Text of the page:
The final group is the unsheltered homeless. These might be older students who are “sofa surfing” and staying with friends during the week. Often, those families ask these teens to leave for the weekend so the family can do things together, and then come back during the week.
In addition, there are families who live in their cars or in abandoned buildings. The district also has some students who struggle with mental health issues and are not med-compliant. “We worked with a couple of students for years, and that just happened to be their choice. They would rather sleep outside than go to a shelter and follow the rules. Sometimes it’s a life choice,” Marshall says.
There are older students living on their own, as well, and some from other countries whose parents sent them here to live with friends to escape danger or poverty in their homeland.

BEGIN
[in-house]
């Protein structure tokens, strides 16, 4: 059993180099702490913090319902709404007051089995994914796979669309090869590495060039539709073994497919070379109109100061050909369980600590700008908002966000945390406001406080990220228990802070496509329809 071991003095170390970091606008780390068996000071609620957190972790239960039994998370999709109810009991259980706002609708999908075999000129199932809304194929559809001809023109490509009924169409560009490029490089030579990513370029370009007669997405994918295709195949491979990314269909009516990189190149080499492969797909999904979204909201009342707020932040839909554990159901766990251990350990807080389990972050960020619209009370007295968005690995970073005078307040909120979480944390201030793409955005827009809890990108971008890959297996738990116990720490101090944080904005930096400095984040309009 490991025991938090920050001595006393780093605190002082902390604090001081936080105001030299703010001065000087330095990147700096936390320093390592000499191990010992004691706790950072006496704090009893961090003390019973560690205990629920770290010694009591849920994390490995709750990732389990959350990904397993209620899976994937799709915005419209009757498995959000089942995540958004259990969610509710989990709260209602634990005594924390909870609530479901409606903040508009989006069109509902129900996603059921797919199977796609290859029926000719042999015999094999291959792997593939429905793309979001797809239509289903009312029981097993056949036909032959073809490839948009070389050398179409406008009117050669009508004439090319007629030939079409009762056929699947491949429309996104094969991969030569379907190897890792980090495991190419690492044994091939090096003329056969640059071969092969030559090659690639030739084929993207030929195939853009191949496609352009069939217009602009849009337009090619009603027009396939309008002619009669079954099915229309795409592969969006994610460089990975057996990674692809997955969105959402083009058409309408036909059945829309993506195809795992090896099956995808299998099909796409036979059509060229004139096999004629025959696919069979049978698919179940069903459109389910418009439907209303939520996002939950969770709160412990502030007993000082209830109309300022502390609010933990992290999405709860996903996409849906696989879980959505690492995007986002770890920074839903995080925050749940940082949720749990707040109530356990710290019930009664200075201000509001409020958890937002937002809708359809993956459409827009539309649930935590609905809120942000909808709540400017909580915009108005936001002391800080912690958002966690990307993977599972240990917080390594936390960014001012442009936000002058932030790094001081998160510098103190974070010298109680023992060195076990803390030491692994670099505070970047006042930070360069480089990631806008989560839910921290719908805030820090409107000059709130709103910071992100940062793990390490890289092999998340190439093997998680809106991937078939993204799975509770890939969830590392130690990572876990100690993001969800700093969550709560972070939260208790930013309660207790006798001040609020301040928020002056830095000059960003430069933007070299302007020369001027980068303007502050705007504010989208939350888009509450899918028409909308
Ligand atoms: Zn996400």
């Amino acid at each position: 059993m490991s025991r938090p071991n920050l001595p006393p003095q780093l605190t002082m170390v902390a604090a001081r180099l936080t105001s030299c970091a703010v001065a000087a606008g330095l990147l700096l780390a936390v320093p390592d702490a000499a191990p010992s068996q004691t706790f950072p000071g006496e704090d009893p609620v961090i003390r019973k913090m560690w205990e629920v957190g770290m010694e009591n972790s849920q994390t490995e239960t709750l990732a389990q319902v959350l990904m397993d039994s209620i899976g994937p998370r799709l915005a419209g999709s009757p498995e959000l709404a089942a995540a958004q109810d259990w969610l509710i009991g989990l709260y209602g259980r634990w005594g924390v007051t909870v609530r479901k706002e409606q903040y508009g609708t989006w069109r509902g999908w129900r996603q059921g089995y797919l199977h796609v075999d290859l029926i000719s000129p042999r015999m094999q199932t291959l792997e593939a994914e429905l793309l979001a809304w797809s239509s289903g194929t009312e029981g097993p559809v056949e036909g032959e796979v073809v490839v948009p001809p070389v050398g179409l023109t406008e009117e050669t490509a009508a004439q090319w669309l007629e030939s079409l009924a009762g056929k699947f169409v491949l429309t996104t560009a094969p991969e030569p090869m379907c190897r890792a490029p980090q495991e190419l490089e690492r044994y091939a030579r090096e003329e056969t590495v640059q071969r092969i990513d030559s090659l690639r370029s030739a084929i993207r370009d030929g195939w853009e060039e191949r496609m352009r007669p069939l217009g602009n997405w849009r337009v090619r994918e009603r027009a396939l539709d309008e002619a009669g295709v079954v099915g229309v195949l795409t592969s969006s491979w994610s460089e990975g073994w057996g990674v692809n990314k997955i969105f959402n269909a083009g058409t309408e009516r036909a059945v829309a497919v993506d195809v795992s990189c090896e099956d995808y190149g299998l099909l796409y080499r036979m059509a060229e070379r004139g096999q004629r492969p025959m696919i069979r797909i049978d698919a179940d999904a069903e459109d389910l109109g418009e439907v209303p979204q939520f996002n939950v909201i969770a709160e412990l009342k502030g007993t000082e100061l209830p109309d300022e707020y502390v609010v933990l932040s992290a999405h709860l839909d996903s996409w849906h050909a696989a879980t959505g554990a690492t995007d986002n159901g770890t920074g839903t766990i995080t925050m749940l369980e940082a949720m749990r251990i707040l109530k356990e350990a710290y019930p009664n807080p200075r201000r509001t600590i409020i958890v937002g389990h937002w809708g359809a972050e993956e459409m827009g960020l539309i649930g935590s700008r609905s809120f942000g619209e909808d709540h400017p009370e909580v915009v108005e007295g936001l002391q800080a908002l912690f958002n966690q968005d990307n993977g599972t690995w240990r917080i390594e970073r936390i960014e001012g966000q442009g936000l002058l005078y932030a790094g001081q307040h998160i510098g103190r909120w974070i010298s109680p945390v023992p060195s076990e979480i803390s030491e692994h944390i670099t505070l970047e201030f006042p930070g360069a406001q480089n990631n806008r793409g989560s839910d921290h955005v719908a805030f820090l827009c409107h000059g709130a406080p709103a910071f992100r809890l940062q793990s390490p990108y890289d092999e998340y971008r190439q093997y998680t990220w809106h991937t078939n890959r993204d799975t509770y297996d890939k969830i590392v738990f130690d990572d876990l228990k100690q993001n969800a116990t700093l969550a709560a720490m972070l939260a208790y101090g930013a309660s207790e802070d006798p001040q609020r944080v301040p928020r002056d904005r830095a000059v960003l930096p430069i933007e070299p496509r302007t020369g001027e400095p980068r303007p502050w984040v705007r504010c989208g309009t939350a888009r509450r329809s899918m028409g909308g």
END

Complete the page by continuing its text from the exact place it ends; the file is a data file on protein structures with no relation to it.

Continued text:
Services for Homeless Youths
A student who identifies as homeless has 30 days to bring in all the documentation needed to enroll. “We’re trying to create that better relationship, to let school registrars know that families have 30 days to get their immunization records in, and to help families understand on their end that they have to make sure to get those records and bring them back to the campus. A lot of it is just creating better relationships.”
After enrollment, students need a way to get to school safely, clothing and supplies to attend, and referrals for other services they may require.
“A lot of folks come to Dallas to be housed, but the way the law is written those children can remain at their home schools. That means that we—and [the student’s home district]—must figure out how to get that child back and forth. That’s one of those things we try to do to keep some consistency in a student’s life and help the parents. Something as small as making sure that transportation gets set up means the world to them.”